Of note this week alone, Kingston Fire and Rescue responded to a call on Monday, Jun. 20, 2022 at approximately 10:00 p.m. of a reported brush fire on Wellington Street, adjacent to MetalCraft Marine. That fire led to a small explosion, the local fire department stated.

“On arrival, fire crews observed a brush fire. Fire crews quickly extinguished the fire,” Kingston Fire and Rescue relayed via email.

“The cause of the explosion [was] two small propane cylinders that vented due to heat from the fire.”

According to Kingston Fire and Rescue, no injuries were sustained as a result, and no nearby buildings were damaged. The propane cylinders were property within a small encampment at the site, an area resident shared.

“I’ve been asking the City to address this encampment for weeks and nothing has been done,” said the area resident, who will remain anonymous. “When is the city going to enforce the laws and stop these illegal situations? I can’t walk my nine-month-old son by the river without being accosted or threatened.”

Smoke can be seen rising from an encampment in the wooded area behind another encampment in Belle Park on Friday, Jun. 24, 2022. Photo by Cody Stafford-Arenburg.

And today, Friday, Jun. 24, 2022 – the same day the City of Kingston published the agenda for the upcoming Special Council Meeting – Kingston Fire and Rescue and Kingston Police both responded to calls regarding a fire within Belle Park. Concerned residents had called both services after thick, dark smoke was spotted in the area at approximately 8:38 a.m.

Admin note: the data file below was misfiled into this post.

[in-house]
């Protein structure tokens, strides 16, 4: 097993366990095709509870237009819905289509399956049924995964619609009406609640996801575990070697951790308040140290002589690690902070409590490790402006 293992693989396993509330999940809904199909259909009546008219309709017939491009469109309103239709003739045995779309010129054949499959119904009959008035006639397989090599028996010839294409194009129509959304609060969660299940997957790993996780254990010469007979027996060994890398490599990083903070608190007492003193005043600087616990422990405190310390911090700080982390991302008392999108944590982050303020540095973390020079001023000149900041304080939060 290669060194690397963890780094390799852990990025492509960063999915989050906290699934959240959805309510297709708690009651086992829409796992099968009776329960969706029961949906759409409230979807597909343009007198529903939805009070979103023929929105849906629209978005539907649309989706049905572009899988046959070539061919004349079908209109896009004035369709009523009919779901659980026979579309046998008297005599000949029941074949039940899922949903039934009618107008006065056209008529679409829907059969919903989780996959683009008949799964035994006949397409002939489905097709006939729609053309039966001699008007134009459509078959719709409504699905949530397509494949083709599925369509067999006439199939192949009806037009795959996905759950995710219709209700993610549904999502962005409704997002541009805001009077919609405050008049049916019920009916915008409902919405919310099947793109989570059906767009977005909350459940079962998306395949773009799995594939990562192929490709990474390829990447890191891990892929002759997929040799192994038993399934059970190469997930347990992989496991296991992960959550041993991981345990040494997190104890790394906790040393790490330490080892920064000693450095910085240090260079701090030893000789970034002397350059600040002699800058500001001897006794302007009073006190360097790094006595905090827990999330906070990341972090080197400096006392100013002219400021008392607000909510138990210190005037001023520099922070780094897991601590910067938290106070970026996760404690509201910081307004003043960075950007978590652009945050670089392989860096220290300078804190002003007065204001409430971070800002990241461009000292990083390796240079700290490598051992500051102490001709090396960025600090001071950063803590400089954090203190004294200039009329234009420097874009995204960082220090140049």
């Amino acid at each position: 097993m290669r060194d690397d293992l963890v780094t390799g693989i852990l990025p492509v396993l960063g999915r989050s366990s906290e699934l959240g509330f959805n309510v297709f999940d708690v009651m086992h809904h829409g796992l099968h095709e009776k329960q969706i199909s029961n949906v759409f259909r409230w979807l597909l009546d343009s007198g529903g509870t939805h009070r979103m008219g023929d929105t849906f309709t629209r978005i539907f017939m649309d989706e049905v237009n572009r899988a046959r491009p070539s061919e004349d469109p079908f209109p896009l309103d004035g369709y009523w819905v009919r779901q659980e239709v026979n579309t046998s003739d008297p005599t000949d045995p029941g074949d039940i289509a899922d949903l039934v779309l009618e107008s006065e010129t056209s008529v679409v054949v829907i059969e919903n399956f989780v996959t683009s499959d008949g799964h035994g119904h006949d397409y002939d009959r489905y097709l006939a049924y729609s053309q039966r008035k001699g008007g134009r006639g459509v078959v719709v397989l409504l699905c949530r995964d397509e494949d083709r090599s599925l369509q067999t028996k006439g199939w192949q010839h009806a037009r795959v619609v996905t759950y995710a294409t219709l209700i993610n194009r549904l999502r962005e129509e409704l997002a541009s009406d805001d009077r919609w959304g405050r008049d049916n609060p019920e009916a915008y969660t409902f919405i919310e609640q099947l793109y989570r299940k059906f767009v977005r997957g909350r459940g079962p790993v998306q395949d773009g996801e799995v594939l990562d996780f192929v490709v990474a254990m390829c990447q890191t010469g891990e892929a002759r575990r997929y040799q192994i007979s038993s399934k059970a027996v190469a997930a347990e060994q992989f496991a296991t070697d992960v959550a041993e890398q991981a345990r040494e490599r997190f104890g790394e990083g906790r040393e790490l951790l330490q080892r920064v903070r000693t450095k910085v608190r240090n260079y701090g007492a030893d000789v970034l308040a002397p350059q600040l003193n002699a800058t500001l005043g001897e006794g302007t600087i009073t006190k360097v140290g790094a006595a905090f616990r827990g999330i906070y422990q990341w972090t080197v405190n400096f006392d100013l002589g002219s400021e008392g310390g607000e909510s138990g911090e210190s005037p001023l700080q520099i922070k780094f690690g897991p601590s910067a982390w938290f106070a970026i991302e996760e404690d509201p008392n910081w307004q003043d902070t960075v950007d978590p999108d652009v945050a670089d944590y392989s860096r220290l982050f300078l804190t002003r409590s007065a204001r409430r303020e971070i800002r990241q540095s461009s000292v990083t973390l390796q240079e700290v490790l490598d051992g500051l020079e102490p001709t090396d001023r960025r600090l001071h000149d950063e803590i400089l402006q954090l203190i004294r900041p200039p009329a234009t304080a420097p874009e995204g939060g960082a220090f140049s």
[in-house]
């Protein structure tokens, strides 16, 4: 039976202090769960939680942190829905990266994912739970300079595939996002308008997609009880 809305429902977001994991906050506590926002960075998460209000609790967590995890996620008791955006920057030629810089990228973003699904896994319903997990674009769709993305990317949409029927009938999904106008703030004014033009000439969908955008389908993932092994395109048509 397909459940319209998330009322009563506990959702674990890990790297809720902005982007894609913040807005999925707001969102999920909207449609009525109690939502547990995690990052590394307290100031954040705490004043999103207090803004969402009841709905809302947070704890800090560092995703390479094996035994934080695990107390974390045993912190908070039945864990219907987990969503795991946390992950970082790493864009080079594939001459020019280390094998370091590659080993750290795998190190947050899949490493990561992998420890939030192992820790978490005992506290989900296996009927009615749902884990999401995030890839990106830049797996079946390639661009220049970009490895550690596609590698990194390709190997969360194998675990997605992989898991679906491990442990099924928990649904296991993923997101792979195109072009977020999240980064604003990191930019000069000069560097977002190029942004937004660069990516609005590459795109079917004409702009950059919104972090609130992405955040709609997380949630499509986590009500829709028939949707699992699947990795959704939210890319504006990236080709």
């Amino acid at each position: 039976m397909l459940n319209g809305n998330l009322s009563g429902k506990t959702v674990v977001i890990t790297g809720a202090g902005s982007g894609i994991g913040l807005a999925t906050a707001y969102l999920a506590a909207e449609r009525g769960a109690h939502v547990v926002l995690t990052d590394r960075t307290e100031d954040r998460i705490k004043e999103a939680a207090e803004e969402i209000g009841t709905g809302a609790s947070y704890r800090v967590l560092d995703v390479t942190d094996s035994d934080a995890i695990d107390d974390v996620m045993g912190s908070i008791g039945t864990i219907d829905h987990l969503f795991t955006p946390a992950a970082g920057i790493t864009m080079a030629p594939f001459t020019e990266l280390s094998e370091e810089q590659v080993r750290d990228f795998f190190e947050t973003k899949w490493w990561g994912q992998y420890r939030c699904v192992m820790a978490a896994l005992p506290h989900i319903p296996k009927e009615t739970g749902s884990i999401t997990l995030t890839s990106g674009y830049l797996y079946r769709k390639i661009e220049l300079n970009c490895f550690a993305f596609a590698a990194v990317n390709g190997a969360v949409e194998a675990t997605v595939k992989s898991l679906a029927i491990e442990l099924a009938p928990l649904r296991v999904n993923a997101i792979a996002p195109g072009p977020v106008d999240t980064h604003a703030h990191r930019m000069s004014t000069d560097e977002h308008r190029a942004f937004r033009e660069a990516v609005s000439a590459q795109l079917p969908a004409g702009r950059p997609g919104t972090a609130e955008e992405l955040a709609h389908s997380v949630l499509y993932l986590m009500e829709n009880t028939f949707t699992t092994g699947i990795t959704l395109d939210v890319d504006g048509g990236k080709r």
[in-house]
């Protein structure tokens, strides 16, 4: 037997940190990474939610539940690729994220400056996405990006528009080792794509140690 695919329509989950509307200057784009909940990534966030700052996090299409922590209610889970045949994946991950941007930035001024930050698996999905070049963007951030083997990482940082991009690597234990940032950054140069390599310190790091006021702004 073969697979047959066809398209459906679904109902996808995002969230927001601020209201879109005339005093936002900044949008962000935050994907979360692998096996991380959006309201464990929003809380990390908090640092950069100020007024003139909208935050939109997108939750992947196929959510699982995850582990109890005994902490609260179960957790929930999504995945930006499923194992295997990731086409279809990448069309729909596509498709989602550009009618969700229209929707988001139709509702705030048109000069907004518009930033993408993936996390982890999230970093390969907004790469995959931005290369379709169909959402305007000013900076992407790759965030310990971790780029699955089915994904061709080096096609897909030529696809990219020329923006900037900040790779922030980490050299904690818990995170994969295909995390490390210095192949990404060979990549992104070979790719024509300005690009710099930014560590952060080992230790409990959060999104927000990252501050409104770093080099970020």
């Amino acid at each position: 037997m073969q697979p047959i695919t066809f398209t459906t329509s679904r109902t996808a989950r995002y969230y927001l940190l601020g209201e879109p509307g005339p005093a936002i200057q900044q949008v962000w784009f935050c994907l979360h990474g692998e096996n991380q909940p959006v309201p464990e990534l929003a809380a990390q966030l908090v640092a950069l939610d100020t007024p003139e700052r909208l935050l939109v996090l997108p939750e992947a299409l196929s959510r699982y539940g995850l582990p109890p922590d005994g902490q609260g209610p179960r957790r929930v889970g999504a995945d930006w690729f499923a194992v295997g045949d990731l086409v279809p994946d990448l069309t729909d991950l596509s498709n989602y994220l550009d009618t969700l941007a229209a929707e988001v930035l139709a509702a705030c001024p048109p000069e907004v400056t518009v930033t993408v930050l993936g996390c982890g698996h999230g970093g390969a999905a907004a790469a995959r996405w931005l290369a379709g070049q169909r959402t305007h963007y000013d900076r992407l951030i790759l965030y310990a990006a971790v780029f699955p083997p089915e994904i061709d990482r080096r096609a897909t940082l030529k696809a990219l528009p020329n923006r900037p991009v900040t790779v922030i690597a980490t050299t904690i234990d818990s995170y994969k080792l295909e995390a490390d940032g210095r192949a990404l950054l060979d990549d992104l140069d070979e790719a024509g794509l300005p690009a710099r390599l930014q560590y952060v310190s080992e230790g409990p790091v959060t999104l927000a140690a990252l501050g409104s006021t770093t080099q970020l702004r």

“On arrival, fire crews proceeded on the gravel service road and observed heavy smoke and flames in the wooded area near Belle Park Island,” Kingston Fire and Rescue stated.

“Firefighters worked quickly to extinguish the fire. No injuries were sustained, and no buildings were damaged. Due to the circumstances surrounding the fire, Kingston Police has been advised of the incident.”

For their part, Kingston Police confirmed this account.

“[Kingston Fire and Rescue] attended and put out a small fire outside at this location. Individuals had been burning the small fire,” said Const. Ash Gutheinz, Media Relations Officer for Kingston Police, noting that no arrests were made.

“Police spoke with those involved.”

In total, since the beginning of June 2022, Kingston Police have responded to 11 calls for service at the ICH property, one of which was for an assault. Police have been called to Belle Park five times in the month thus far. Kingston Fire and Rescue have responded to four calls to the Belle Park area in the last week.

Kingston Fire and Rescue arrives on scene at Belle Park, where a fire caused dark smoke to billow from the wooded area of the park on Friday, Jun. 24, 2022. Photo by Cody Stafford-Arenburg.

Staff have also called on Council to allocate up to $358,200 from the Housing and Homelessness Reserve in order to “support the establishment and maintenance of encampments, including amenities and services.”